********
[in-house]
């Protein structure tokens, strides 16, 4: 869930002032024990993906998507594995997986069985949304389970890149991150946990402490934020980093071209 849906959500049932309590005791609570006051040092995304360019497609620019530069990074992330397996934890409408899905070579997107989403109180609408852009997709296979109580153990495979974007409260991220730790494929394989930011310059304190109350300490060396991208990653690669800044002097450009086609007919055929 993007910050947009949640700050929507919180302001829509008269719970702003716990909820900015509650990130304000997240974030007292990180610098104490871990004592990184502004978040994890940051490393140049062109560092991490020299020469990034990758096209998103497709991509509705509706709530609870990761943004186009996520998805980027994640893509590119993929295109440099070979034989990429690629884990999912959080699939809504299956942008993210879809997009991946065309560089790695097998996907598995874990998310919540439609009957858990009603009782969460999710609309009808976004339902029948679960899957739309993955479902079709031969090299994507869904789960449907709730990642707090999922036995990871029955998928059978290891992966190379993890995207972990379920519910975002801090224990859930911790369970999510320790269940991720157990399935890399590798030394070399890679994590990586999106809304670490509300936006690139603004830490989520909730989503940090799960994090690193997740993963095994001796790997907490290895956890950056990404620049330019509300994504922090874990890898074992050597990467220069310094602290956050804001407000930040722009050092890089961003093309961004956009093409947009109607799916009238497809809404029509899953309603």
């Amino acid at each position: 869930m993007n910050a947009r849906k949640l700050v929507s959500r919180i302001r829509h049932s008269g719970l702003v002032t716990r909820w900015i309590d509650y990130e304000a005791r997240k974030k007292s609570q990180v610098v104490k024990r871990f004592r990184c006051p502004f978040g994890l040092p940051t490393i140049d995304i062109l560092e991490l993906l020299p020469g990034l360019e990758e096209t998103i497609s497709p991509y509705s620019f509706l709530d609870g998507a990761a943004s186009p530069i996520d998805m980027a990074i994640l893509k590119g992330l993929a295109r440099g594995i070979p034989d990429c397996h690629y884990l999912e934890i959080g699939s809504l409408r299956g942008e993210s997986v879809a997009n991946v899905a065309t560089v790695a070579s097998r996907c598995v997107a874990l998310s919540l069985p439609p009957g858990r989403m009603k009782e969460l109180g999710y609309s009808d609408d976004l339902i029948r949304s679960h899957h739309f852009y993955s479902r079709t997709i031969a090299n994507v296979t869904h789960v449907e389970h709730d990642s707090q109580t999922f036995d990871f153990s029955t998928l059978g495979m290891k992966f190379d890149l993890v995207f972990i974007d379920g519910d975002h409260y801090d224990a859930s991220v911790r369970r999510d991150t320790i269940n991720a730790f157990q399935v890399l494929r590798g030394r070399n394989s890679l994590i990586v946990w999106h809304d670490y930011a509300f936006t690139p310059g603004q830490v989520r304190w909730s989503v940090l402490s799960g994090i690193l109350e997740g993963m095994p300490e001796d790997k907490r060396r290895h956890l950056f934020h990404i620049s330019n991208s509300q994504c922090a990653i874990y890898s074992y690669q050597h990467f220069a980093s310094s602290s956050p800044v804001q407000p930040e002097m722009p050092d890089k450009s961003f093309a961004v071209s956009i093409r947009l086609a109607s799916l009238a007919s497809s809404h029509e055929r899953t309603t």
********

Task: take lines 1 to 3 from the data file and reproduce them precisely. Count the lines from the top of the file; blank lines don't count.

[in-house]
């Protein structure tokens, strides 16, 4: 869930002032024990993906998507594995997986069985949304389970890149991150946990402490934020980093071209 849906959500049932309590005791609570006051040092995304360019497609620019530069990074992330397996934890409408899905070579997107989403109180609408852009997709296979109580153990495979974007409260991220730790494929394989930011310059304190109350300490060396991208990653690669800044002097450009086609007919055929 993007910050947009949640700050929507919180302001829509008269719970702003716990909820900015509650990130304000997240974030007292990180610098104490871990004592990184502004978040994890940051490393140049062109560092991490020299020469990034990758096209998103497709991509509705509706709530609870990761943004186009996520998805980027994640893509590119993929295109440099070979034989990429690629884990999912959080699939809504299956942008993210879809997009991946065309560089790695097998996907598995874990998310919540439609009957858990009603009782969460999710609309009808976004339902029948679960899957739309993955479902079709031969090299994507869904789960449907709730990642707090999922036995990871029955998928059978290891992966190379993890995207972990379920519910975002801090224990859930911790369970999510320790269940991720157990399935890399590798030394070399890679994590990586999106809304670490509300936006690139603004830490989520909730989503940090799960994090690193997740993963095994001796790997907490290895956890950056990404620049330019509300994504922090874990890898074992050597990467220069310094602290956050804001407000930040722009050092890089961003093309961004956009093409947009109607799916009238497809809404029509899953309603």
């Amino acid at each position: 869930m993007n910050a947009r849906k949640l700050v929507s959500r919180i302001r829509h049932s008269g719970l702003v002032t716990r909820w900015i309590d509650y990130e304000a005791r997240k974030k007292s609570q990180v610098v104490k024990r871990f004592r990184c006051p502004f978040g994890l040092p940051t490393i140049d995304i062109l560092e991490l993906l020299p020469g990034l360019e990758e096209t998103i497609s497709p991509y509705s620019f509706l709530d609870g998507a990761a943004s186009p530069i996520d998805m980027a990074i994640l893509k590119g992330l993929a295109r440099g594995i070979p034989d990429c397996h690629y884990l999912e934890i959080g699939s809504l409408r299956g942008e993210s997986v879809a997009n991946v899905a065309t560089v790695a070579s097998r996907c598995v997107a874990l998310s919540l069985p439609p009957g858990r989403m009603k009782e969460l109180g999710y609309s009808d609408d976004l339902i029948r949304s679960h899957h739309f852009y993955s479902r079709t997709i031969a090299n994507v296979t869904h789960v449907e389970h709730d990642s707090q109580t999922f036995d990871f153990s029955t998928l059978g495979m290891k992966f190379d890149l993890v995207f972990i974007d379920g519910d975002h409260y801090d224990a859930s991220v911790r369970r999510d991150t320790i269940n991720a730790f157990q399935v890399l494929r590798g030394r070399n394989s890679l994590i990586v946990w999106h809304d670490y930011a509300f936006t690139p310059g603004q830490v989520r304190w909730s989503v940090l402490s799960g994090i690193l109350e997740g993963m095994p300490e001796d790997k907490r060396r290895h956890l950056f934020h990404i620049s330019n991208s509300q994504c922090a990653i874990y890898s074992y690669q050597h990467f220069a980093s310094s602290s956050p800044v804001q407000p930040e002097m722009p050092d890089k450009s961003f093309a961004v071209s956009i093409r947009l086609a109607s799916l009238a007919s497809s809404h029509e055929r899953t309603t």